Tuesday, May 22, 2012

Nebula Awards Banquet 2012

Although I’ve been a member of the Science Fiction Writers of America (SFWA) for many years, I’d never attended a Nebula Awards banquet. (For my non-science fiction readers, the Nebulas are one of the two major awards given for achievements in science fiction; the other one being the Hugo Awards.) This year, the event was being held in Washington, DC, last Saturday (5/19/2012), so I decided to go.

To my surprise, I was invited to be on a panel, “World Building: Follow the Money,” on how writers should think about the economic and resource issues underlying the worlds they create. My fellow panelists were Myke Cole, a Coast Guard officer whose book Shadow Ops: Control Point, has recently been released; R. J. Anderson, a Canadian author of young adult fantasy, including the recent Ultraviolet; and Franny Billingsley, also a YA fantasy author, whose most recent book is Chime. Both Ultraviolet and Chime were nominated for this year’s Andre Norton Award, which is given at the Nebula banquet.

We were almost joined (seriously) by Nobel Prize winning economist and New York Times columnist Dr. Paul Krugman, who, it seems, is a big science fiction and fantasy fan himself, but alas, Dr. Krugman couldn’t make it. It’s a shame; I would really have loved to meet him, and sharing a panel with him would have been too cool for words.

Although none of the panelists could bill ourselves as experts in economics, and in any event would have been a pale shade next to Paul Krugman, I thought my fellow panelists (and several audience members) made some good, useful suggestions to writers both experienced and striving.

My own observation came from animation great Chuck Jones, who said that the more rules and restrictions he placed on his characters, the funnier the cartoons became. In the Road Runner cartoons, for example, the roadrunner can never leave the road, or make any aggressive actions. Nothing made by Acme works as expected. If the coyote runs over the edge of a cliff, he won’t fall until he looks down and realizes what he’s done. And so forth.

I think the same principle holds true in any kind of writing. By establishing the available resources and basic economic underpinnings of whatever world, you create obstacles and challenges for your character, and that’s a good way to make any story stronger. It’s more than just money, of course: any scarce resource can serve as a motivator for your plot.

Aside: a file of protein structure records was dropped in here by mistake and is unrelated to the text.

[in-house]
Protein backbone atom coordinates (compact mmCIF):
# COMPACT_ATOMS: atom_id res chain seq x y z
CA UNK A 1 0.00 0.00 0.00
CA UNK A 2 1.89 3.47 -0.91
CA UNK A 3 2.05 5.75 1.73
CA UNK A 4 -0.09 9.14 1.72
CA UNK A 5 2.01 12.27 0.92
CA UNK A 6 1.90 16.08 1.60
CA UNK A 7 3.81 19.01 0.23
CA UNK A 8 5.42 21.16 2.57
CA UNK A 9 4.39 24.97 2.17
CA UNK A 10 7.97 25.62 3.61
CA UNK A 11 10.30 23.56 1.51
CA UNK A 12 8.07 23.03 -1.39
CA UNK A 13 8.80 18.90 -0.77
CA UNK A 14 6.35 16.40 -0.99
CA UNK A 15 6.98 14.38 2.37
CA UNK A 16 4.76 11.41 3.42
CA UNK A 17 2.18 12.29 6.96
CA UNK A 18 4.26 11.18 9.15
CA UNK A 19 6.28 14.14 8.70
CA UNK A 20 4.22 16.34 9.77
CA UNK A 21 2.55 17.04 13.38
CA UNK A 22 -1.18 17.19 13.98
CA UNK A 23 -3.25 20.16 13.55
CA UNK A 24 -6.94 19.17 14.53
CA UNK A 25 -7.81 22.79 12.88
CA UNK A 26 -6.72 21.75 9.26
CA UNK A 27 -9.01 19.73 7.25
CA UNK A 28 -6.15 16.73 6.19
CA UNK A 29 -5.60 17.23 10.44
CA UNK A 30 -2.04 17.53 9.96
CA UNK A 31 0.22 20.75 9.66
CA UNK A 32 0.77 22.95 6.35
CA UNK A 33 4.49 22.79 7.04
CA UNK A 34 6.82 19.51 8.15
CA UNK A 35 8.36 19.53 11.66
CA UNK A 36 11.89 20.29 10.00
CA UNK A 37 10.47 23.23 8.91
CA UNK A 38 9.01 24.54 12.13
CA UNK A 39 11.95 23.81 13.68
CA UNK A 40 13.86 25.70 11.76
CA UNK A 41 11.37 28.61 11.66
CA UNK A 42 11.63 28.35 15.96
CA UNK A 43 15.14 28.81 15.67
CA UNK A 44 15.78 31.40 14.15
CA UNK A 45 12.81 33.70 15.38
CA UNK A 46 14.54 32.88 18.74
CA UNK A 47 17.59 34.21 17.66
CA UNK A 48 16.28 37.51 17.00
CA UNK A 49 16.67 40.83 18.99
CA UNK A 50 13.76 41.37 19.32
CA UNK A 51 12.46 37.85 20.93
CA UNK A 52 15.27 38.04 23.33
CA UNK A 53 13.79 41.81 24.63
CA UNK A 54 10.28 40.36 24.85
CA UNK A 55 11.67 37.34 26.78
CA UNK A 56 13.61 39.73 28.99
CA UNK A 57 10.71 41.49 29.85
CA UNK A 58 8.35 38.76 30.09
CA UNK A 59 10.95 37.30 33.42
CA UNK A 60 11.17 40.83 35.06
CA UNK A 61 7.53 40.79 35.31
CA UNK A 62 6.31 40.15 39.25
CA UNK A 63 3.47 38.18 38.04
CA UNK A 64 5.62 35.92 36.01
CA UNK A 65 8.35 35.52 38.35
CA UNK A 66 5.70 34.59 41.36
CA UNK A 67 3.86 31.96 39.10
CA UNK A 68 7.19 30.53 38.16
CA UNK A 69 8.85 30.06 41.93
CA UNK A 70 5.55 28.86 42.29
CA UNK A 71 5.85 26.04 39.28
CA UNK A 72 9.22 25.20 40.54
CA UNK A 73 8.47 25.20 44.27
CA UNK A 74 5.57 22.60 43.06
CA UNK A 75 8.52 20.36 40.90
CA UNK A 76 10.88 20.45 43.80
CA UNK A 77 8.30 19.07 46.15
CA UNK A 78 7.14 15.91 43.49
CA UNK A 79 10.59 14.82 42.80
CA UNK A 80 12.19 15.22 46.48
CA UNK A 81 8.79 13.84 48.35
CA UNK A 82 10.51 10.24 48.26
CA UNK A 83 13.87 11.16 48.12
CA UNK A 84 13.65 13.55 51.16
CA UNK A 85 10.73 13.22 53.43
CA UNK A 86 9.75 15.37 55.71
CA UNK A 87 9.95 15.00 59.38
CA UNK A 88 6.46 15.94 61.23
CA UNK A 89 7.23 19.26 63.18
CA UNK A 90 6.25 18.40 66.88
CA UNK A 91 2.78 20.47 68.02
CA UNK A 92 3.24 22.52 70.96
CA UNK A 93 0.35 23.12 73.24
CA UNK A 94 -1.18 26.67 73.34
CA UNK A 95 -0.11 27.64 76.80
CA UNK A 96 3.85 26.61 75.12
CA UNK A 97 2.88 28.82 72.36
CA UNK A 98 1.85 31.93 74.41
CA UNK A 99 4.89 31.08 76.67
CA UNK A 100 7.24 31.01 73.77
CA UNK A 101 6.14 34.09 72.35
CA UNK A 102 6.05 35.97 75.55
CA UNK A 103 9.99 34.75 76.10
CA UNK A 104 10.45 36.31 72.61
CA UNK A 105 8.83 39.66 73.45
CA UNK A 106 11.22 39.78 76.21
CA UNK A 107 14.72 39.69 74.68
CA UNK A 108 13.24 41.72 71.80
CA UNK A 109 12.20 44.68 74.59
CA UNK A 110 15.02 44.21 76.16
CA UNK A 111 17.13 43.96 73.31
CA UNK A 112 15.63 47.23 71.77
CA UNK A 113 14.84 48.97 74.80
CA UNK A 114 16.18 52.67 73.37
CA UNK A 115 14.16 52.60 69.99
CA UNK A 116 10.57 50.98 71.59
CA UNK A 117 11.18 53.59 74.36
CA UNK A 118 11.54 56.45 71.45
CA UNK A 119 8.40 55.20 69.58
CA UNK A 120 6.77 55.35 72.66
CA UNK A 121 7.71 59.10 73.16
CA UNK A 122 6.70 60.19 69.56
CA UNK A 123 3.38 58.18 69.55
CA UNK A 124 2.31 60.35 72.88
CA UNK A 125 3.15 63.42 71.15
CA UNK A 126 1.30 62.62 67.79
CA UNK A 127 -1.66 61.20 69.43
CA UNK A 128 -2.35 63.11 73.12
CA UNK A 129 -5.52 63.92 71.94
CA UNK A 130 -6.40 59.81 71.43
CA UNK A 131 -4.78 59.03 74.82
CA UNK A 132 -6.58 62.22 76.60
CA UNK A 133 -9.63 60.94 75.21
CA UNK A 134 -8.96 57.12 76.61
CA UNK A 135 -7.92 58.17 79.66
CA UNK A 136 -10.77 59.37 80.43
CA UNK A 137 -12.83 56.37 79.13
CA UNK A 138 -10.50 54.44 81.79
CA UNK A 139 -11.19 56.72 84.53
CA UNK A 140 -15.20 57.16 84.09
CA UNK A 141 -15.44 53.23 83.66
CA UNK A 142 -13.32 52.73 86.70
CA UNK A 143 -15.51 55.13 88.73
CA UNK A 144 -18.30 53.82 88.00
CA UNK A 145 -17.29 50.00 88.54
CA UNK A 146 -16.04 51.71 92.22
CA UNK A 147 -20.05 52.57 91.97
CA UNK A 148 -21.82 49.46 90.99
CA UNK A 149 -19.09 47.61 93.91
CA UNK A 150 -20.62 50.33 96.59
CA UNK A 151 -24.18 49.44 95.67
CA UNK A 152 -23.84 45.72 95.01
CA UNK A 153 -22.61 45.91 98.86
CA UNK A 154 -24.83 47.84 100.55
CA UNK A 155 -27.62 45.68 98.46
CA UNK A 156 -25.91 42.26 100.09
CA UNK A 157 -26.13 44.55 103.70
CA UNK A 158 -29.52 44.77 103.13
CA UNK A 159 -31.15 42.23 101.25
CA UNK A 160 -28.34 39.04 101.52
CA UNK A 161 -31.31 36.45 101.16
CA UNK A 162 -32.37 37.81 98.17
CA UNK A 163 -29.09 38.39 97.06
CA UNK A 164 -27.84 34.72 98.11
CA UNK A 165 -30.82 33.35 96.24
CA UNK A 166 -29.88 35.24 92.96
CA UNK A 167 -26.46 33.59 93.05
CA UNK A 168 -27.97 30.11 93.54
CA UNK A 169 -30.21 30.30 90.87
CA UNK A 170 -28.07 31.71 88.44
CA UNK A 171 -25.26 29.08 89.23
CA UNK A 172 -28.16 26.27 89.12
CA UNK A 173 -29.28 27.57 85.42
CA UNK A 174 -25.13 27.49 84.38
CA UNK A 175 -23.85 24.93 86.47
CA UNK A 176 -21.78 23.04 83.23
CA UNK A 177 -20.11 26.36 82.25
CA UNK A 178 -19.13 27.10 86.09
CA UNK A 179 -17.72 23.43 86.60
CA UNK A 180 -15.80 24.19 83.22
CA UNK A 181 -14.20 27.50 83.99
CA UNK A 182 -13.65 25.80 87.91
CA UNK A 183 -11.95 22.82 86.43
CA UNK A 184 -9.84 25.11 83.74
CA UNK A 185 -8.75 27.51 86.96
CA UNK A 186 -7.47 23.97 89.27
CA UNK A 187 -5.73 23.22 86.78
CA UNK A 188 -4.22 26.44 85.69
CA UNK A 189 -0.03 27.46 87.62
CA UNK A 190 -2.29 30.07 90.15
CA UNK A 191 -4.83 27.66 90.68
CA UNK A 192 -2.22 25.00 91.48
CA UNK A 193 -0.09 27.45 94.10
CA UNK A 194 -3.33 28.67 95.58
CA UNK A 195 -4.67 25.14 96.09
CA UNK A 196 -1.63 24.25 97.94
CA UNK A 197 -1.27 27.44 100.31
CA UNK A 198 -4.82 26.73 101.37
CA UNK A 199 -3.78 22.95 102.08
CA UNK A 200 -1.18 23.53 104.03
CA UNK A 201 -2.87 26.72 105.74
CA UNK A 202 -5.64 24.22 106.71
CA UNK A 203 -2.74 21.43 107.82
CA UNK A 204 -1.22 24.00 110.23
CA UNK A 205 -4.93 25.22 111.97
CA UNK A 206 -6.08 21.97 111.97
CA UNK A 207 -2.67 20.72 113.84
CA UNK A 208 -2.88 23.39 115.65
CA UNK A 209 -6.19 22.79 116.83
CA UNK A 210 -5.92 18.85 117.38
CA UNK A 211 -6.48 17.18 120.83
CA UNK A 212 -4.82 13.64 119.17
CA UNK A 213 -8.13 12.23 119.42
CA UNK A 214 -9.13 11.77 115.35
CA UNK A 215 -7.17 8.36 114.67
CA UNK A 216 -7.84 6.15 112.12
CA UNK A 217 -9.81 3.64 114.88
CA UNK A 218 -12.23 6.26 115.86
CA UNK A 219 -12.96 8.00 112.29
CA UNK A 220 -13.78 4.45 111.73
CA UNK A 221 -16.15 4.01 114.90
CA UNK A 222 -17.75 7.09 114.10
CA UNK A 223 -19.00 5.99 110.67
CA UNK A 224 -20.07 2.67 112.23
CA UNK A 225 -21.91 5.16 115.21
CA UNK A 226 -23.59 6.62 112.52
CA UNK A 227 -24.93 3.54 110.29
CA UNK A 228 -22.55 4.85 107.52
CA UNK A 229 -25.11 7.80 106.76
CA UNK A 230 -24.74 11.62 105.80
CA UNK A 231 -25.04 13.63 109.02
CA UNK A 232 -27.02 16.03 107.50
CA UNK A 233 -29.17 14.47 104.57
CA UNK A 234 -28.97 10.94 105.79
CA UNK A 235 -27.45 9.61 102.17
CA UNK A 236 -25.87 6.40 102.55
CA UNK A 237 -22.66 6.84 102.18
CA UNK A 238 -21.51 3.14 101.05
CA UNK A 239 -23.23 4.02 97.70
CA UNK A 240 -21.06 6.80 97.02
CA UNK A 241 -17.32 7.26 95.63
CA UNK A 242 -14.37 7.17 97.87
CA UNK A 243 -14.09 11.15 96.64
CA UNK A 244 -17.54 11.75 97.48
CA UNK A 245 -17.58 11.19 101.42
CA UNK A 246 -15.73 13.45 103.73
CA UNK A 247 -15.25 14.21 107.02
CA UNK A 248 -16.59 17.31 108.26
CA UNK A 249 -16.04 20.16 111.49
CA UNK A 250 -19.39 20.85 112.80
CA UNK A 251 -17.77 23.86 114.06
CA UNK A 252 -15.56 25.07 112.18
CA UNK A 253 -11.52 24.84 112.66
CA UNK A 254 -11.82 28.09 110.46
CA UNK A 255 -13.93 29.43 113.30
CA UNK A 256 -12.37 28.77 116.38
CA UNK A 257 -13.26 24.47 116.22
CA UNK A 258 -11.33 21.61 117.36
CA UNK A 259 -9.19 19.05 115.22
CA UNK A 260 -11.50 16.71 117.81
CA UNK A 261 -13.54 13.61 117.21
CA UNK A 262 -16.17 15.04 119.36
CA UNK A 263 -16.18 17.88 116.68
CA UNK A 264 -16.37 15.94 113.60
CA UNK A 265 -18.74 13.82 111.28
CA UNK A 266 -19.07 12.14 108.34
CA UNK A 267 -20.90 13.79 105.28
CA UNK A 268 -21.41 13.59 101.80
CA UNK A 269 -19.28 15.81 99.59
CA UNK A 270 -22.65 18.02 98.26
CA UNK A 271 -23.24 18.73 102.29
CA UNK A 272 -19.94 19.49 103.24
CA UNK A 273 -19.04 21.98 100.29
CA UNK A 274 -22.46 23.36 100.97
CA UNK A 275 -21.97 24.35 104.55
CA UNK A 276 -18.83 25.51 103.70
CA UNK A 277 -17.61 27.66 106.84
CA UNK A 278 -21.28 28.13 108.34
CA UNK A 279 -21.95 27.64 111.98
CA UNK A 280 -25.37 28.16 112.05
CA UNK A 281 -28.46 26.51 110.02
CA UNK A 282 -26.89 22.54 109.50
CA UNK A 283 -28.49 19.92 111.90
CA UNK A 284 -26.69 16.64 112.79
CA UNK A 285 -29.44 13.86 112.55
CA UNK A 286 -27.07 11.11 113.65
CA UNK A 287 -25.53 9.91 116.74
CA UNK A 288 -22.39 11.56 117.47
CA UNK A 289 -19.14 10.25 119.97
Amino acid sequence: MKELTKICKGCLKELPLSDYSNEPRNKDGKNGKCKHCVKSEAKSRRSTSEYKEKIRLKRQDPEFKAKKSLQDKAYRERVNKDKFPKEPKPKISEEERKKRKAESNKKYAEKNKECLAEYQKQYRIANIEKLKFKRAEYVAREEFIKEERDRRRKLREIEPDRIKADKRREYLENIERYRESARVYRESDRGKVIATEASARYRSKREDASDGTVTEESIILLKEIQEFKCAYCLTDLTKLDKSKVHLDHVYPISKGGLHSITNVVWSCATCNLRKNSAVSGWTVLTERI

Thinking about the economic underpinnings of your story helps create a sense of realism as well. It doesn’t matter whether you share the details with your reader; it may be better if you do not. When you know much more than you’re putting on the page, that comes across to the reader, and the reader is more likely to believe in your world.

* * *

Gregory Benford had emailed me about meeting up at the Nebulas (I’m friends with his twin brother Jim), and showed up toward the end of the panel. Although I’d met Greg before, this was the first time I’d had a real conversation with him. (I was intrigued to learn that Greg's father, an Army officer, woke Douglas MacArthur up to tell him that the North Koreans were invading the south back in 1950.)

However, I had to run home, change for dinner, and pick up my wife Debbie, so we agreed to meet at the reception in a couple of hours. I got home to find Debbie getting gingerly out of the car, helped by our son James. It seems she had stepped wrong at James’s soccer game that afternoon, and broke her foot.

We didn’t know it was broken at first — Debbie hoped it was just a strain — but our 16-year old son, who’s been a volunteer firefighter for the last six months, knew better. He organized her trip to the hospital with professionalism and skill. It helped that he’d gotten his driver’s license the previous day. I went back to the awards banquet, and called my friend Mark Davis, a former White House speechwriter with an interest in science fiction, to take Debbie’s place.

We met up with Greg Benford and had a few drinks and pleasant conversation before the banquet hall opened up, then joined my friends Eileen Gunn and John D. Berry at their table for dinner. John, an expert in typography and book design, had presented a seminar earlier in the day on ebooks, which I found very useful and informative. Eileen was the presenter for one of the two Solstice Awards, given this year to the late Octavia Butler. (John Clute received the other one.)

Astronaut Mike Fincke, who holds the record for most time in outer space (over a year) gave the keynote. I got to meet him briefly afterwards. Connie Willis, newest SFWA grand master, gave a wonderful speech. (For a complete list of nominees and winners, click here.)

The party continued into the night. Greg, Mark, and I continued to talk, and finally about midnight I realized that the parking garage near the hotel was going to close, so that was the end of the evening.

Debbie was home and resting in relative comfort when I got back; she’s on crutches for the next couple of weeks. We’ve seen too much of hospitals lately. I'd been visiting my dear friend Humayun Mirza, author of From Plassey to Pakistan, who had been hospitalized after a serious fall, each day. (He's now at home and doing much better.)

As for me, I’m watching my step.

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